Using sync.WaitGroup in Go is a powerful way to manage multiple goroutines, ensuring that the program waits for all of them to finish before proceeding further. WaitGroup has be passed to methods as pointer. Here’s how you can use WaitGroups to manage multiple goroutines effectively:

package main

import (

func routineWork(id int, wg *sync.WaitGroup) {
    fmt.Println("routine ", id, " starting")

    // Imitate processing for goroutine

    fmt.Println("routine ", id, " done")

    // Decrement the WaitGroup counter when done
    defer wg.Done()

func main() {
    // Create WaitGroup
    var wg sync.WaitGroup

    for i := 1; i <= 5; i++ {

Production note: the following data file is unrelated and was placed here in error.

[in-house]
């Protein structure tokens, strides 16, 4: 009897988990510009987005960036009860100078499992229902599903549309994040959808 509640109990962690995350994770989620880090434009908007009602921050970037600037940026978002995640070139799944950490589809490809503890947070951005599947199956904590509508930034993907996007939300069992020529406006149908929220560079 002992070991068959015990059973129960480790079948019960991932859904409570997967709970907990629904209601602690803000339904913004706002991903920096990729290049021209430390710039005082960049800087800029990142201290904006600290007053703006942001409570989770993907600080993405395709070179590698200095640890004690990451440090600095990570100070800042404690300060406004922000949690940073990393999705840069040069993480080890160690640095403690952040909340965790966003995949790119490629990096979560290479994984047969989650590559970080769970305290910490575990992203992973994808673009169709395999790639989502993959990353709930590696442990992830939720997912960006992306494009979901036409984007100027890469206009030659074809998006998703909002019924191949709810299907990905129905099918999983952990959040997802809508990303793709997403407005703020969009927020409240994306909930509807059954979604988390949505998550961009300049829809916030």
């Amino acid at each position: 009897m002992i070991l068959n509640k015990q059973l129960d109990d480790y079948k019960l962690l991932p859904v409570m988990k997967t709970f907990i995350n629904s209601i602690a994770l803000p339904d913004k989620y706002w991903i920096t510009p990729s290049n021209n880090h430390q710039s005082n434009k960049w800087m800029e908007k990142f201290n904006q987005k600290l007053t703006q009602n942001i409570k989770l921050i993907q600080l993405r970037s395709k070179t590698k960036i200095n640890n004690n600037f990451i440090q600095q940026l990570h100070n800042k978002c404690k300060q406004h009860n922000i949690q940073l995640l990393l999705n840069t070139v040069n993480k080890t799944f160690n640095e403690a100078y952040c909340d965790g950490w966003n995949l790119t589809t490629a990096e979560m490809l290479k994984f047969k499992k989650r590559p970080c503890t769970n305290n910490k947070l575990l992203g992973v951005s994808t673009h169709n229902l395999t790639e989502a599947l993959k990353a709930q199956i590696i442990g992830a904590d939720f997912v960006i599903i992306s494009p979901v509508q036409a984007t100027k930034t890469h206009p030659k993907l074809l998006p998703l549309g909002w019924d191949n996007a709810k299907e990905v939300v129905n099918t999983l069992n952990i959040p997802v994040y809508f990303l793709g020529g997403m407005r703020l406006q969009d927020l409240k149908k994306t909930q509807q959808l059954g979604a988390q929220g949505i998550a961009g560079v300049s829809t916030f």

// Increment the WaitGroup counter

        // Start new routine worker
        go routineWork(i, &wg)

    // Wait for all workers to finish


$ go run goroutines.go
routine  5  starting
routine  1  starting
routine  3  starting
routine  4  starting
routine  2  starting
routine  2  done
routine  1  done
routine  5  done
routine  3  done
routine  4  done

Understanding Channels

Channels in Go are typed conduits that allow goroutines to communicate with each other and synchronize their execution. They provide a safe and efficient way for goroutines to exchange data without the need for explicit locking mechanisms.

Channel Types

There are two main types of channels in Go: unbuffered and buffered channels.

Unbuffered Channels (Synchronous)

  • Unbuffered channels have no capacity to store data.
  • Every send operation on an unbuffered channel blocks until there’s a corresponding receive operation, and vice versa. This will lead to deadlock.
  • This makes unbuffered channels ideal for synchronization between goroutines.

Buffered Channels (Asynchronous)